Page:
New studies presented at the 2016 International AIDS Conference in Durban provide new insights on the use of PrEP among a broad range of populations. One study provided new national estimates of PrEP use in the US by geography and other demographics, another found the near elimination of HIV transmission risk among serodiscordant heterosexual couples using both PrEP and antiretroviral treatment, and two additional studies examined PrEP use among adolescents in both southern Africa and the US.
Research featured in the briefing included:
Increased PrEP use among US adults: A nationally representative study assessing PrEP use in the U.S. found that 49,469 adults received a Truvada prescription for PrEP from January 2013 to December 2015, and that the number of prescriptions increased nationally over time: 3,746 in 2013; 14,756 in 2014; and 30,967 in 2015.
Scott McCallister of Gilead Sciences, the manufacturer of Truvada, presented the study, which included de-identified data from 82% of retail pharmacies on adults who received a Truvada prescription.
Study results also showed that the four states with the highest number of new HIV cases in the US (California, New York, Texas, and Florida) accounted for 43% of PrEP starts. From 2014 to 2015, PrEP starts increased in the South and Northeast, and decreased in the Midwest and West. The vast majority of PrEP prescriptions were for males (87.5%), and the mean age was 37.4 years, with 11.5% under age 25. Compared to HIV-positive individuals, those receiving PrEP were about three times less likely to be female (95% CI 3.0-3.2) and twice as likely to be under age 25 (95% CI 1.93-2.05).
Despite positive trends in utilization, authors conclude that PrEP use must increase to ensure that lifetime HIV risk decreases in areas of high prevalence in the US.
Combination of PrEP and ART leads to near elimination of HIV transmission among serodiscordant couples: Final results from the Partners Demonstration Project, an open-label PrEP and ART delivery study that enrolled treatment-naïve, high-risk, heterosexual HIV serodiscordant couples from Kenya and Uganda, found that integrated use of PrEP and ART nearly eliminated HIV transmission within these couples. Of 1,013 couples enrolled, 67% had an HIV-positive female partner; median age was 29.
Among a randomly selected sample of HIV-negative partners receiving PrEP, tenofovir was detected in 82% of plasma samples (483/587 visits). Treatment was initiated by 92% of HIV-positive partners by 24 months, and viral suppression (<400 copies/mL) was achieved in 90%. As of January 2016, scientific models predicted that 63 incident HIV infections would be expected (incidence rate 5.1 per 100 person years, 95% CI 3.9-6.4).
However, Jared Baeten of the University of Washington reported that only five incident infections had actually been observed (incidence rate 0.3, 95% CI 0.1-0.7), for a sustained HIV relative risk reduction of 94% (95% CI 85-98, p<0.001). The results show near elimination of HIV risk among a high-risk cohort.
Closer look at PrEP use among adolescents at risk: Plus Pills is the first southern African open-label study to explore the acceptability, safety, and use of oral PrEP among HIV-negative adolescents (ages 15-19 years). Study participants (n=148; 98 female and 50 male) enrolled in two sites, Cape Town and Soweto. Median age of study participants was 18 and median age at sexual debut was 15. Participants were required to take PrEP daily for the first 12 weeks of the study, but could opt out at the 12-week mark and at each 3-month interval thereafter.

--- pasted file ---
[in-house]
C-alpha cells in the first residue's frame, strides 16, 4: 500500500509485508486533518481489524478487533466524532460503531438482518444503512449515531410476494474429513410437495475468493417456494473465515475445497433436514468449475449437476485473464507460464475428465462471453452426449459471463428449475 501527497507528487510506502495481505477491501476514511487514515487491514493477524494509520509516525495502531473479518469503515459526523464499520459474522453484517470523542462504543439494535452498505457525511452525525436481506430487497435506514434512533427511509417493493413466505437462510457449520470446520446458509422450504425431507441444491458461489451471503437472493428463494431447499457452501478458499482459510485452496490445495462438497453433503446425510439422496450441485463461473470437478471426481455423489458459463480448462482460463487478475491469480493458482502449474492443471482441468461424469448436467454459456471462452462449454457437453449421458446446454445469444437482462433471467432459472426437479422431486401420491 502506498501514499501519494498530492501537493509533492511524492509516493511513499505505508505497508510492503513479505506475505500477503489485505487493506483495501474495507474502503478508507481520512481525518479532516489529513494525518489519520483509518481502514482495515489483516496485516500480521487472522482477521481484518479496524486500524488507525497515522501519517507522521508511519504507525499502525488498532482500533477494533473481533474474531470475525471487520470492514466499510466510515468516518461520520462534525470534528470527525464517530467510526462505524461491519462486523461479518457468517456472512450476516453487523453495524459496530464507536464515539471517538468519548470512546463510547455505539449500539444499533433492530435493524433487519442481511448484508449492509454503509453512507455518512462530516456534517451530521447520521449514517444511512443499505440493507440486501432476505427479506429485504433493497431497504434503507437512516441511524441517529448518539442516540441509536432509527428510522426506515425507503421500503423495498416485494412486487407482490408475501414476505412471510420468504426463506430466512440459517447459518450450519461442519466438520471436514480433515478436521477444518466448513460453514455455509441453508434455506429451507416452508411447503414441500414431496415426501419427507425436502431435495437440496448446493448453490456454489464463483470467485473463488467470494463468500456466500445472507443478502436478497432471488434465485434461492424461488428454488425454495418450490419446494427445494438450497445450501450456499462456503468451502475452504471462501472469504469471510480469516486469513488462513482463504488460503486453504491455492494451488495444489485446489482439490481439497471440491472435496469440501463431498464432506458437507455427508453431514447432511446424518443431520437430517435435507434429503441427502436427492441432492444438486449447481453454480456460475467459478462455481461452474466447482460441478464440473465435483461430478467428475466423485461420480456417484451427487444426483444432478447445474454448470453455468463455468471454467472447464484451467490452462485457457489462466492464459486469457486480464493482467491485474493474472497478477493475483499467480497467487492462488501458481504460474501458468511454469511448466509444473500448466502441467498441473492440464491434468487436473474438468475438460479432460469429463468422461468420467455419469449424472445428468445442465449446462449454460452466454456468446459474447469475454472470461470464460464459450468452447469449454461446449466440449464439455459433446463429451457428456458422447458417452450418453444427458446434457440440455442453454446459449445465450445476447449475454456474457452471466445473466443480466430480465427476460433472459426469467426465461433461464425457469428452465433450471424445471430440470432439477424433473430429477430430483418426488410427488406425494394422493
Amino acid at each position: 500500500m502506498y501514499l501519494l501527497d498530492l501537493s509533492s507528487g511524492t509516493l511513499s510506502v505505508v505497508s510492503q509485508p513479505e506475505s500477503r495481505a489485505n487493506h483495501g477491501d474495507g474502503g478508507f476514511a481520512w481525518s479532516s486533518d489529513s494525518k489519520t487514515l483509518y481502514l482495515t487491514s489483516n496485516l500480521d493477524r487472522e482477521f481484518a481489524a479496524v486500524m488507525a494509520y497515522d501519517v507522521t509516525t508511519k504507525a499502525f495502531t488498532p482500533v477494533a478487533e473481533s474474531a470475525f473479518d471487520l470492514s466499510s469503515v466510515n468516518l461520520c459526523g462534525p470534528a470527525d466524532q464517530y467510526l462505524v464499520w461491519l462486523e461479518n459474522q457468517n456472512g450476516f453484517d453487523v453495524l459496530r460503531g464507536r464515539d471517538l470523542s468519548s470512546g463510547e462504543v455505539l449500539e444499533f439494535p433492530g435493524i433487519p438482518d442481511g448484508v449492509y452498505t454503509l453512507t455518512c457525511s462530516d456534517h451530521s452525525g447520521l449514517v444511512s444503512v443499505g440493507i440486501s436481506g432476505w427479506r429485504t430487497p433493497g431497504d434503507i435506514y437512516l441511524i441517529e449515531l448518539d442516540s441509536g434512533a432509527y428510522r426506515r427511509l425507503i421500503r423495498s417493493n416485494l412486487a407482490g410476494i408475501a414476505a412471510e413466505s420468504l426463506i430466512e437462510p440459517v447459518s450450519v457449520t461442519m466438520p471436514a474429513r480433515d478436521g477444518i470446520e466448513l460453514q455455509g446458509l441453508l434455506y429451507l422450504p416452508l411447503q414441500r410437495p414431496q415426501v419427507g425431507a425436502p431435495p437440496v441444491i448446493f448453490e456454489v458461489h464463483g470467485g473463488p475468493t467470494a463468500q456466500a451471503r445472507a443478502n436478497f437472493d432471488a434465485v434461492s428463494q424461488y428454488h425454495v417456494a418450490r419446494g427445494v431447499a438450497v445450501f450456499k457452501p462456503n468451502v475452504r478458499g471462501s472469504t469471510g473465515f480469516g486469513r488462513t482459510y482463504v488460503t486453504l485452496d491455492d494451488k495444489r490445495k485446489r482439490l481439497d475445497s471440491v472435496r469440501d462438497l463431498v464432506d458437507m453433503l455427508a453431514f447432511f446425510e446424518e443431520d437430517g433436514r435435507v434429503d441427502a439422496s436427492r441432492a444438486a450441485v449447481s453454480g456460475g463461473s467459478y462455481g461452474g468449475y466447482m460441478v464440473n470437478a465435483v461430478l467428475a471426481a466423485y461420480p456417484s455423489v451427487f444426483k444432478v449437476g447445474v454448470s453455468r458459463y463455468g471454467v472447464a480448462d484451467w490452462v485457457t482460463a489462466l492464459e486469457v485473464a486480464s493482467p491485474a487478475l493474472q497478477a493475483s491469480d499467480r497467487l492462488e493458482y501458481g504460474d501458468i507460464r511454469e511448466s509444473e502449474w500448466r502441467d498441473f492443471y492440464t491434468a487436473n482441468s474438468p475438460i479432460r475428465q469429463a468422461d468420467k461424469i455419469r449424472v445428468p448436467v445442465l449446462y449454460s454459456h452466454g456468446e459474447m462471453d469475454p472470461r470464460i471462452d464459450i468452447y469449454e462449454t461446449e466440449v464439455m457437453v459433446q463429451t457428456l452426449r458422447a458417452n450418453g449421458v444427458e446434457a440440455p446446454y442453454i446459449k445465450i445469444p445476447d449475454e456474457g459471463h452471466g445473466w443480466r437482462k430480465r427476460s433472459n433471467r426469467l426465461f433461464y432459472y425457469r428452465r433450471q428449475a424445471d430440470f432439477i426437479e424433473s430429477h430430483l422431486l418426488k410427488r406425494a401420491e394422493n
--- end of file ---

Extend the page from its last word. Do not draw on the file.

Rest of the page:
At enrolment, participants reported an average of 1.5 weekly sex acts, 30% had two or more partners in the past 12 months, 43% reported infrequent condom use, and 38% tested positive for sexually transmitted infections. Lead author Katherine Gill of the Desmond Tutu HIV Centre discussed the study results, which found no HIV incident infections. At 12 weeks, 72% reported good adherence (>6 pills/week) and 76% had tenofovir plasma levels (>40 ng/ml).
At the 12-week mark, 15% of participants chose to opt out. According to study authors, results showed that early adherence was reasonable among a high-risk adolescent population
A separate open-label study looked at PrEP use among gay and bisexual male adolescents (ages 15-17) in six U.S. cities. While Truvada is not currently licensed for PrEP among individuals under age 18, participants were permitted to autonomously consent to the study. Between August 2013 and September 2014, ATN 113 (Project PrEPare) enrolled 78 individuals (mean age=16.5; 33.3% mixed race, 29.5% black, 20.5% Latino). Sybil Hosek of the Stroger Hospital of Cook County Health and Hospitals System presented the study results. Incident sexually transmitted infections were diagnosed in 12.3% of participants at week 24 and 10.6% at week 48. The HIV seroconversion rate per 100 person-years was 6.41 (95% CI: 4.90-25.87). The majority of participants reported condomless sex throughout the study; no significant associations were found between condomless sex and adherence. While the majority of participants achieved protective drug levels during monthly visits, the study found that adherence decreased with quarterly visits.